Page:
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Encyclopedia > Pliny the Elder

This article is part of the series on: Image File history File links Rmn-military-header. ...

Military of ancient Rome (Portal)
800 BC–AD 476 The Military of ancient Rome (known to the Romans as the militia) relates to the combined military forces of Ancient Rome from the founding of the city of Rome to the end of the Western Roman Empire. ...

Structural history
Roman army (unit types and ranks,
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Pliny the Elder: an imaginative 19th Century portrait. No contemporary depiction of Pliny has survived.
Pliny the Elder: an imaginative 19th Century portrait. No contemporary depiction of Pliny has survived.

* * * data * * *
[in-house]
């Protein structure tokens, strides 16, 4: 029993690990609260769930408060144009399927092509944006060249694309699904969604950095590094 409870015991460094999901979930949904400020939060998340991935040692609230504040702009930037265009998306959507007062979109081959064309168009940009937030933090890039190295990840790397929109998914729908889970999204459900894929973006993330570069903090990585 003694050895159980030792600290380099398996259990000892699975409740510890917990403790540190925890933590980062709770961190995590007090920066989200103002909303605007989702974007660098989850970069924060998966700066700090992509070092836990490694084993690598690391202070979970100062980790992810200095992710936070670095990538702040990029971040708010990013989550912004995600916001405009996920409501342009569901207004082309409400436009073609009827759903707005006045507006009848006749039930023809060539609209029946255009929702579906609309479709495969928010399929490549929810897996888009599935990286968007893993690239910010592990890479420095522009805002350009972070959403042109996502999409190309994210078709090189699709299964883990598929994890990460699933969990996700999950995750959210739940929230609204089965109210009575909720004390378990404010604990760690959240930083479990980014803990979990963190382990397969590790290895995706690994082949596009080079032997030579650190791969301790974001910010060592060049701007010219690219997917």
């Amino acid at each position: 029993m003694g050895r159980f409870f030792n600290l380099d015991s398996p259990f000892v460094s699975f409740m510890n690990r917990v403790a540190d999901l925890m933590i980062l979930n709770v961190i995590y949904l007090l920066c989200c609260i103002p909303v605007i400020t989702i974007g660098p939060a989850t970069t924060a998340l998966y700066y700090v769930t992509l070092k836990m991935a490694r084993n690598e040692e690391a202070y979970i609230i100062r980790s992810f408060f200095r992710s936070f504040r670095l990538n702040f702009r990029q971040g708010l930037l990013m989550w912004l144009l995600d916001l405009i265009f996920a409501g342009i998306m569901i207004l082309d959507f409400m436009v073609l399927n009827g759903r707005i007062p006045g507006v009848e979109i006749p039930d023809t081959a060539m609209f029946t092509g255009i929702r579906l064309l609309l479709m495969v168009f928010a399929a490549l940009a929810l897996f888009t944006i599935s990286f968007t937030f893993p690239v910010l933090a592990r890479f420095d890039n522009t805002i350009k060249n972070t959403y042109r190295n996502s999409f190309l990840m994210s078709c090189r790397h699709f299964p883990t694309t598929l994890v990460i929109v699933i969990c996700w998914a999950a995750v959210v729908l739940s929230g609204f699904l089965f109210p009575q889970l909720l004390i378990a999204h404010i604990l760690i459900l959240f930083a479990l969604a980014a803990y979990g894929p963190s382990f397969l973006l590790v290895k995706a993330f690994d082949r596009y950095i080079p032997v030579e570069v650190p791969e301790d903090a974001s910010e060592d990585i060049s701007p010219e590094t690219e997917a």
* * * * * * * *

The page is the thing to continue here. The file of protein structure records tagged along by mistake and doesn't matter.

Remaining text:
Gaius Plinius Secundus, (23 AD to August 24, 79 AD), better known as Pliny the Elder, was an ancient author, natural philosopher and naval and military commander of some importance who wrote Naturalis Historia. He believed that "true glory consists of doing what deserves to be written, and writing what deserves to be read". The branches of the Roman military at the highest level were the Roman army and the Roman navy. ... The Roman army is the set of land-based military forces employed by the Roman Kingdom, Roman Republic and later Roman Empire as part of the Roman military. ... This is a list of both unit types and ranks of the Roman army from the Roman Republic to the fall of the Roman Empire. ... This is a list of Roman legions, including key facts about each legion. ... Auxiliaries (from Latin: auxilia = supports) formed the standing non-citizen corps of the Roman army of the Principate (30 BC - 284 AD), alongside the citizen legions. ... // Manius Acilius Glabrio -- Manius Acilius Glabrio (consul 191 BC) -- Manius Acilius Glabrio (consul 91) -- Titus Aebutius Helva -- Aegidius -- Lucius Aemilius Barbula -- Marcus Aemilius Lepidus (triumvir) -- Lucius Aemilius Paulus Macedonicus -- Marcus Aemilius Scaurus (praetor 56 BC) -- Flavius Aëtius -- Lucius Afranius (consul) -- Sextus Calpurnius Agricola -- Gnaeus Julius Agricola -- Flavius Antoninus -- Marcus... Roman trireme, a warship, 31 BC. Note the bank of oars (two on the hidden side), the square-rigged sails, the steering oars, the tower on deck, the ram at the prow, the ballistae and the Greek fire. ... Roman trireme, a warship, 31 BC. Note the bank of oars (two on the hidden side), the square-rigged sails, the steering oars, the tower on deck, the ram at the prow, the ballistae and the Greek fire. ... The history of ancient Rome - originally a city-state of Italy, and later an empire covering much of Eurasia and North Africa from the ninth century BC to the fifth century AD - was often closely entwined with its military history. ... The following is a List of Roman wars fought by the ancient Roman Kingdom, Roman Republic and Roman Empire, organized by date. ... The following is a List of Roman battles (fought by the Roman Kingdom, the Roman Republic, and the Roman Empire), organized by date. ... As with most other military forces the Roman military adopted a carrot and stick approach to military, with an extensive list of decorations for military gallantry and likewise a range of punishments for the punishment of military transgressions. ... The technology history of the Roman military covers the development of and application of technologies for use in the armies and navies of Rome from the Roman Republic to the fall of the Western Roman Empire. ... Roman military engineering is that Roman engineering carried out by the Roman Army - almost exclusively by the Roman legions for the furthering of military objectives. ... Basic ideal plan of a Roman castrum. ... Roman siege engines were, for the most part, adapted from Hellenistic siege technology. ... List of ancient Roman triumphal arches (By modern country) // France Orange Reims: Porte de Mars Saint Rémy de Provence: Roman site of Glanum Saintes: Arch of Germanicus Greece Arch of Galerius, Thessaloniki Hadrians Arch, Athens Italy It has been suggested that List of Roman arches in Rome be... For the one-off TV Drama, see Roman Road (TV Drama) A Roman road in Pompeii. ... Roman military personal equipment was produced in large numbers to established patterns and used in an established way. ... Root directory at Military history of ancient Rome Romes military was always tightly keyed to its political system. ... The strategy of the Roman Military encompasses its grand strategy (the arrangements made by the state to implement its political goals through a selection of military goals, a process of diplomacy backed by threat of military action, and a dedication to the military of part of its production and resources... robert galusha is mad ass fucking hot Root directory at Strategy of the Roman military Roman infantry tactics refers to the theoretical and historical deployment, formation and maneuvers of the Roman infantry from the start of the Roman Republic to the fall of the Western Roman Empire. ... Map of all the territories once occupied by the Roman Empire, along with locations of limes Roman military borders and fortifications were part of a grand strategy of territorial defense in the Roman Empire. ... The limes Germanicus, 2nd century. ... // Hadrians Wall is a stone and turf fortification built by the Roman Empire across the width of Great Britain. ... Pliny the Elder from [1] File history Legend: (cur) = this is the current file, (del) = delete this old version, (rev) = revert to this old version. ... Events Rome Greek geographer Strabo publishes Geography, a work covering the world known to the Romans and Greeks at the time of Emperor Augustus - it is the only such book to survive from the ancient world. ... Look up AD, ad-, and ad in Wiktionary, the free dictionary. ... is the 236th day of the year (237th in leap years) in the Gregorian calendar. ... This article is about the year 79. ... Look up AD, ad-, and ad in Wiktionary, the free dictionary. ... An author is any person(s) or entity(s) that originates and assumes responsibility for an expression or communication. ... Natural philosophy is a term applied to the objective study of nature and the physical universe before the development of modern science. ... Naturalis Historia, 1669 edition, title page. ...